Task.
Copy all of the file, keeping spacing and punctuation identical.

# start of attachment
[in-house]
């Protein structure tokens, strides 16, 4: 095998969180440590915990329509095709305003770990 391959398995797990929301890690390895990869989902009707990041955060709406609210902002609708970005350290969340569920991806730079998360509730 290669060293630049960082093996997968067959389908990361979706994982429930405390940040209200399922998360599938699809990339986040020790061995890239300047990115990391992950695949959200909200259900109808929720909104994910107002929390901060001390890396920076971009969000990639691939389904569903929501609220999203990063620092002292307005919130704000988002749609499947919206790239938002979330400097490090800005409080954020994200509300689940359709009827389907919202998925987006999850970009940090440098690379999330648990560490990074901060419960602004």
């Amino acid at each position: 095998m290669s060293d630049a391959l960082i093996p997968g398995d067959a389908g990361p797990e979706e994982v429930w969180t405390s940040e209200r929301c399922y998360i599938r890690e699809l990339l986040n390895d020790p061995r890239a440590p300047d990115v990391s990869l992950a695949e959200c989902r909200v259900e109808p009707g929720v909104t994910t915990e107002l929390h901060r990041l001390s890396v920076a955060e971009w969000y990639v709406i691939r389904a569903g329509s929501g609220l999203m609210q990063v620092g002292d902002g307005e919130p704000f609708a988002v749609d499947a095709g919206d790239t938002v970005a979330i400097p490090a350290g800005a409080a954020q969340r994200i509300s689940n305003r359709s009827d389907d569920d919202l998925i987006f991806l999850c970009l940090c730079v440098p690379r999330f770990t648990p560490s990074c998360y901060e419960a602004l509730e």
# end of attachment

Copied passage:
[in-house]
């Protein structure tokens, strides 16, 4: 095998969180440590915990329509095709305003770990 391959398995797990929301890690390895990869989902009707990041955060709406609210902002609708970005350290969340569920991806730079998360509730 290669060293630049960082093996997968067959389908990361979706994982429930405390940040209200399922998360599938699809990339986040020790061995890239300047990115990391992950695949959200909200259900109808929720909104994910107002929390901060001390890396920076971009969000990639691939389904569903929501609220999203990063620092002292307005919130704000988002749609499947919206790239938002979330400097490090800005409080954020994200509300689940359709009827389907919202998925987006999850970009940090440098690379999330648990560490990074901060419960602004």
């Amino acid at each position: 095998m290669s060293d630049a391959l960082i093996p997968g398995d067959a389908g990361p797990e979706e994982v429930w969180t405390s940040e209200r929301c399922y998360i599938r890690e699809l990339l986040n390895d020790p061995r890239a440590p300047d990115v990391s990869l992950a695949e959200c989902r909200v259900e109808p009707g929720v909104t994910t915990e107002l929390h901060r990041l001390s890396v920076a955060e971009w969000y990639v709406i691939r389904a569903g329509s929501g609220l999203m609210q990063v620092g002292d902002g307005e919130p704000f609708a988002v749609d499947a095709g919206d790239t938002v970005a979330i400097p490090a350290g800005a409080a954020q969340r994200i509300s689940n305003r359709s009827d389907d569920d919202l998925i987006f991806l999850c970009l940090c730079v440098p690379r999330f770990t648990p560490s990074c998360y901060e419960a602004l509730e």